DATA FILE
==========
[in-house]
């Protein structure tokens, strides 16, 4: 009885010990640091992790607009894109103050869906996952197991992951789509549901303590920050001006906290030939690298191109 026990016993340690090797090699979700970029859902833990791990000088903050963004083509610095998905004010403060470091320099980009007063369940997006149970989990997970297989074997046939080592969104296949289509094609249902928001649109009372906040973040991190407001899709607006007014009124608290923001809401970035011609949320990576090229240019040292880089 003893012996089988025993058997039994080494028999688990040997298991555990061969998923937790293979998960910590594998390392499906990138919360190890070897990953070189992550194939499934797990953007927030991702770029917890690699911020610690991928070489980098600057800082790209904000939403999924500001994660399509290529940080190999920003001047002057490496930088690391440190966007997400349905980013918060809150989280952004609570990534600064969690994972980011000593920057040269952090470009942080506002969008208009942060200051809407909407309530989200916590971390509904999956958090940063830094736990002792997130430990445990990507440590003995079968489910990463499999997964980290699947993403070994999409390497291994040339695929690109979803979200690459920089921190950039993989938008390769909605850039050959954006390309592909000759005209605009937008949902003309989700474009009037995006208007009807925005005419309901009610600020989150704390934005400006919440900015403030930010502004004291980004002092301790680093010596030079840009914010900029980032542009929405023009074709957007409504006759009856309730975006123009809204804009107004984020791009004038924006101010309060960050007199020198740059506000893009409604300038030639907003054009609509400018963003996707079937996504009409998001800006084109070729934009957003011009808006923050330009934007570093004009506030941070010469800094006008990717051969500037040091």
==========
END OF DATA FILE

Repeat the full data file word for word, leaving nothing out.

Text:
[in-house]
């Protein structure tokens, strides 16, 4: 009885010990640091992790607009894109103050869906996952197991992951789509549901303590920050001006906290030939690298191109 026990016993340690090797090699979700970029859902833990791990000088903050963004083509610095998905004010403060470091320099980009007063369940997006149970989990997970297989074997046939080592969104296949289509094609249902928001649109009372906040973040991190407001899709607006007014009124608290923001809401970035011609949320990576090229240019040292880089 003893012996089988025993058997039994080494028999688990040997298991555990061969998923937790293979998960910590594998390392499906990138919360190890070897990953070189992550194939499934797990953007927030991702770029917890690699911020610690991928070489980098600057800082790209904000939403999924500001994660399509290529940080190999920003001047002057490496930088690391440190966007997400349905980013918060809150989280952004609570990534600064969690994972980011000593920057040269952090470009942080506002969008208009942060200051809407909407309530989200916590971390509904999956958090940063830094736990002792997130430990445990990507440590003995079968489910990463499999997964980290699947993403070994999409390497291994040339695929690109979803979200690459920089921190950039993989938008390769909605850039050959954006390309592909000759005209605009937008949902003309989700474009009037995006208007009807925005005419309901009610600020989150704390934005400006919440900015403030930010502004004291980004002092301790680093010596030079840009914010900029980032542009929405023009074709957007409504006759009856309730975006123009809204804009107004984020791009004038924006101010309060960050007199020198740059506000893009409604300038030639907003054009609509400018963003996707079937996504009409998001800006084109070729934009957003011009808006923050330009934007570093004009506030941070010469800094006008990717051969500037040091």